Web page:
For my own investments and those targeted by Impact Charitable, we take a long-term view towards labor costs.
We see employees as long-term assets worthy of investment. We target companies that are designing the work around the people they want or need to hire. We look beyond the product or service that will be sold and analyze the human implications of how they will be made and delivered.
Finally, acknowledging the tension that can exist in the short run between wages and investor returns, we work to break out of the traditional investment structure limitations to provide funding that is designed to maximize the impact and support the longevity of businesses that will create good jobs for those that need them.
About the Author
Ed Briscoe has over 15 years of experience in affordable housing and low-income community investment, facilitating over $300 million in investments to create positive social and environmental impact. Ed founded Impact Charitable in 2014 as a side project of his consulting firm, Weave Social Finance, LLC. Donor advised funds provide a unique source of capital that can provide patient and flexible funding to address needs not sufficiently addressed by government subsidies or traditional investment vehicles and strategies. Impact Charitable’s mission is to free up philanthropic capital to fuel innovative investments designed to solve the most pressing problems in our donor’s communities.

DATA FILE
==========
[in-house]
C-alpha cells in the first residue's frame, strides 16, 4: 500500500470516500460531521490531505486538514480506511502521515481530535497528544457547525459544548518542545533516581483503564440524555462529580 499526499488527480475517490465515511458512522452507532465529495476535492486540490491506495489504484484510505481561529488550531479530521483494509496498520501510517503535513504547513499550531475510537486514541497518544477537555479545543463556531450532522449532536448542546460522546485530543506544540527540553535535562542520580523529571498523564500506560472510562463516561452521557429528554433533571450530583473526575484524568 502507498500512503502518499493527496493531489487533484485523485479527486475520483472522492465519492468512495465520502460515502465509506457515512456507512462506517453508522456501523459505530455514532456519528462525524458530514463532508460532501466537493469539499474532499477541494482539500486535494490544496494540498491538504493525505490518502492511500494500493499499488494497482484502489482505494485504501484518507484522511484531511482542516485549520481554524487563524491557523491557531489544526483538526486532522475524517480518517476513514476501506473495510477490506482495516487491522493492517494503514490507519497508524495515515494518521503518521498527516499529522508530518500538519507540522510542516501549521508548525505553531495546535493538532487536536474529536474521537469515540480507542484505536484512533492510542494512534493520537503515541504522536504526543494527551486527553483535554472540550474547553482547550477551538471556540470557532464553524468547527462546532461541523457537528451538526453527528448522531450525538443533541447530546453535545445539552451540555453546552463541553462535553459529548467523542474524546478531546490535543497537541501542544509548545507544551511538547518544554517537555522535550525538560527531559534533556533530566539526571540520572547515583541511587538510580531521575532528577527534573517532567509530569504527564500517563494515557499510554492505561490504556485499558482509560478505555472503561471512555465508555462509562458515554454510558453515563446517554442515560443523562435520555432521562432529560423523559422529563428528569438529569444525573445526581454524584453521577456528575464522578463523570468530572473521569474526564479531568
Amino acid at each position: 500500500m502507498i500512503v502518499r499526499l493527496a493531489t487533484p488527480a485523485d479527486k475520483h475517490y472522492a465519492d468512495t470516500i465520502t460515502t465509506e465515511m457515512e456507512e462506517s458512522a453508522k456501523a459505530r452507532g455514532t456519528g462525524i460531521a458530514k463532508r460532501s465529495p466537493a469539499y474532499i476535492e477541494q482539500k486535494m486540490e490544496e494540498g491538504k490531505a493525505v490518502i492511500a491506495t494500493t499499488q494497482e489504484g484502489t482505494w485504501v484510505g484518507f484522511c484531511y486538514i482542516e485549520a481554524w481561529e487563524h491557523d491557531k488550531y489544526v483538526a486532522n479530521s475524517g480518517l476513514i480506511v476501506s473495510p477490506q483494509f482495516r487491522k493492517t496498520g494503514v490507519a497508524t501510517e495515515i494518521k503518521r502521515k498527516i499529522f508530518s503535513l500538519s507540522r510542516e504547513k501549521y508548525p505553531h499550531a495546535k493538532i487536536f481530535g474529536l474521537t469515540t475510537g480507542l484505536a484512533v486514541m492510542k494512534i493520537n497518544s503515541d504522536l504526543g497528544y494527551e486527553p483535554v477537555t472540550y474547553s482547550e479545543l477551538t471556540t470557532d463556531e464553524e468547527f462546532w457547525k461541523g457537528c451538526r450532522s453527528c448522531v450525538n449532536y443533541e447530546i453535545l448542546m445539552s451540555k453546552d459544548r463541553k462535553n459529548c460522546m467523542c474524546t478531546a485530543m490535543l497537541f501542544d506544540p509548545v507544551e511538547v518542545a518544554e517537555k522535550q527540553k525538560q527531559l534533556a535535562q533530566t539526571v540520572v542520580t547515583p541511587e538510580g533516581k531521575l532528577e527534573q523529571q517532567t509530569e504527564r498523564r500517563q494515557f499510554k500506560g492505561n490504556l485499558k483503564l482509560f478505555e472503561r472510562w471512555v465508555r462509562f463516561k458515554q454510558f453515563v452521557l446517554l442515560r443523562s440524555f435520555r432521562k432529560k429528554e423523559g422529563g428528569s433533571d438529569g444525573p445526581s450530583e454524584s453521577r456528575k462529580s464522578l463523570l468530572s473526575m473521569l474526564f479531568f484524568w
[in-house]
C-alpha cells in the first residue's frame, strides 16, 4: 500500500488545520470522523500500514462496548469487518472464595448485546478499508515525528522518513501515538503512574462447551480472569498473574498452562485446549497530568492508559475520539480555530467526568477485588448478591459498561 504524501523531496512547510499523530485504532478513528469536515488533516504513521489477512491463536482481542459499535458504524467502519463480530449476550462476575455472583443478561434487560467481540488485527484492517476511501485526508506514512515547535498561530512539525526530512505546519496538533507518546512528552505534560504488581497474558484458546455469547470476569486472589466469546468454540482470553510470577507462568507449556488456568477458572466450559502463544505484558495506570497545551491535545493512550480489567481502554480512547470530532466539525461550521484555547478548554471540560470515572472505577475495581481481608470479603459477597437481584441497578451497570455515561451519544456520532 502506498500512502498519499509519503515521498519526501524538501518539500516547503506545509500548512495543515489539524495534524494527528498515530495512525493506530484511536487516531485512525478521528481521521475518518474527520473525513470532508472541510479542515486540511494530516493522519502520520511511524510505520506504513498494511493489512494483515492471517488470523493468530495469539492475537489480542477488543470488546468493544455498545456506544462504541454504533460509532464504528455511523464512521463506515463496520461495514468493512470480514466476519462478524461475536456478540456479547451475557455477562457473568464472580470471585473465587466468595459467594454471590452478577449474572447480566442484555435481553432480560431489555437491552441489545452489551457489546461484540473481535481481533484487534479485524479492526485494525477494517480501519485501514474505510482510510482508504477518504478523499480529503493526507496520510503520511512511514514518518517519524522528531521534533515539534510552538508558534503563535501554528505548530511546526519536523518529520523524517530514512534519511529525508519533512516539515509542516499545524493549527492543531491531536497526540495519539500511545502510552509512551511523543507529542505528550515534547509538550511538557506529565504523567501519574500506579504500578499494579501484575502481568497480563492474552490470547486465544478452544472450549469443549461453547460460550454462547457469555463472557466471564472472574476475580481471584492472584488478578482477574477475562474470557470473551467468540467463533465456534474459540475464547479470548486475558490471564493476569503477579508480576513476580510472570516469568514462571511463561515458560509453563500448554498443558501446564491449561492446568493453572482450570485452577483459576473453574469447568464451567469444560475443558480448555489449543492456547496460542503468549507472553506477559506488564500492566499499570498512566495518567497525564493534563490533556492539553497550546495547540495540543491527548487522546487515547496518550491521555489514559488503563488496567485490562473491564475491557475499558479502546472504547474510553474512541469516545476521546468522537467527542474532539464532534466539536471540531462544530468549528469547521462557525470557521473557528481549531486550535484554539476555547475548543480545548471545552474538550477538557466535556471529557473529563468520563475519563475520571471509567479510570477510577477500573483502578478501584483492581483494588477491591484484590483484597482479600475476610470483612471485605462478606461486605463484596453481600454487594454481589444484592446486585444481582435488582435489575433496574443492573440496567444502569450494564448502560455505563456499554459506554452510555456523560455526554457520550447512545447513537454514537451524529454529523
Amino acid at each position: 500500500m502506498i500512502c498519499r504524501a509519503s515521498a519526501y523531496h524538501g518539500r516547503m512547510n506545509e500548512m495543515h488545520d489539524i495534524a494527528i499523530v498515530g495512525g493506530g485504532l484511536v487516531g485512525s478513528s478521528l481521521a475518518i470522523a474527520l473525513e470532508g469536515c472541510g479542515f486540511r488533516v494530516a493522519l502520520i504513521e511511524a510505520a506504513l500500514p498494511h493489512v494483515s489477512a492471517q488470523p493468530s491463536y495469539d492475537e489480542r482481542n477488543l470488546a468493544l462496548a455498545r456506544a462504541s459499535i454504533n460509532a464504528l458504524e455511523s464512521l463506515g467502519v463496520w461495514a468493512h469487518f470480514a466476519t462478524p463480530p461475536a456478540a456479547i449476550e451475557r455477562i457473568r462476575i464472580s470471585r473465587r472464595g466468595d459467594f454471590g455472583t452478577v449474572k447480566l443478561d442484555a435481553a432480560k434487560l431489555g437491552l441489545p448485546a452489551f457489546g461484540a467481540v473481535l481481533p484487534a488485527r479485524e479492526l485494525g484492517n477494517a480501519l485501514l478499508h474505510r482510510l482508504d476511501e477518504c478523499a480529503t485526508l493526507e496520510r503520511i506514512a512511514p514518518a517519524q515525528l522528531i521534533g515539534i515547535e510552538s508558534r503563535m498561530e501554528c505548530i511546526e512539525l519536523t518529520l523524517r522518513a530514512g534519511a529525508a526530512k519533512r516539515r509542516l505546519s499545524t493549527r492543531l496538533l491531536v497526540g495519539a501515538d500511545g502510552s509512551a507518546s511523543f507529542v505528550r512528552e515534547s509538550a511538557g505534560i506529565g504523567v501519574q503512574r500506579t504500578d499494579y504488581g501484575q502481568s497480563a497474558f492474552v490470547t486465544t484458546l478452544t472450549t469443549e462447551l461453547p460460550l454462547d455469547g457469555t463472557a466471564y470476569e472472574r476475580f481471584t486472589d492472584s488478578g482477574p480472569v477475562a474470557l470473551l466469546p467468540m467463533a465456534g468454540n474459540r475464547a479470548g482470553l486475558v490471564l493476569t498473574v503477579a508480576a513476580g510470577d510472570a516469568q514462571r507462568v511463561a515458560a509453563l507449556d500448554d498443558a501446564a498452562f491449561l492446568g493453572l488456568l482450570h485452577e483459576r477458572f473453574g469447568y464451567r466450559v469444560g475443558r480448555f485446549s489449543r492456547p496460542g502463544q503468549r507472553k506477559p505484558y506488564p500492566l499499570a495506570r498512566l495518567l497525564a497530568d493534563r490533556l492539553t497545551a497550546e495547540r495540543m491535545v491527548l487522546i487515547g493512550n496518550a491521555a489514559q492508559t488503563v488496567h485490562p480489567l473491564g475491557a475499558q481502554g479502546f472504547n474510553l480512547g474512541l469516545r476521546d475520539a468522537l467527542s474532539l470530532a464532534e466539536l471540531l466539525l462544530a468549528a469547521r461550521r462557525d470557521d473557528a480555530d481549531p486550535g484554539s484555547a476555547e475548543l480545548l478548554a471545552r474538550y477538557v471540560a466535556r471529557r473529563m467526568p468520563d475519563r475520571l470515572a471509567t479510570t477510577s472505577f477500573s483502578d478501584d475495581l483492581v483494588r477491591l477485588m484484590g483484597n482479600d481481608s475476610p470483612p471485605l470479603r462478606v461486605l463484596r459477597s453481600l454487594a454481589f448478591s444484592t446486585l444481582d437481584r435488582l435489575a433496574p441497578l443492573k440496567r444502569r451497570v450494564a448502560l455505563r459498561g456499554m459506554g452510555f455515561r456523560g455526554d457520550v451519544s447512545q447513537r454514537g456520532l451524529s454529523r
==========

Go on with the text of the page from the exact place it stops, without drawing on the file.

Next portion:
Ed is an investor and board member of Knotty Tie Co., a for-profit social enterprise providing quality jobs to resettled refugees. He is a mentor and advisor with Uncharted (formerly the Unreasonable Institute) and Accelerate Appalachia. His board roles include the Colorado Enterprise Fund and Source International US.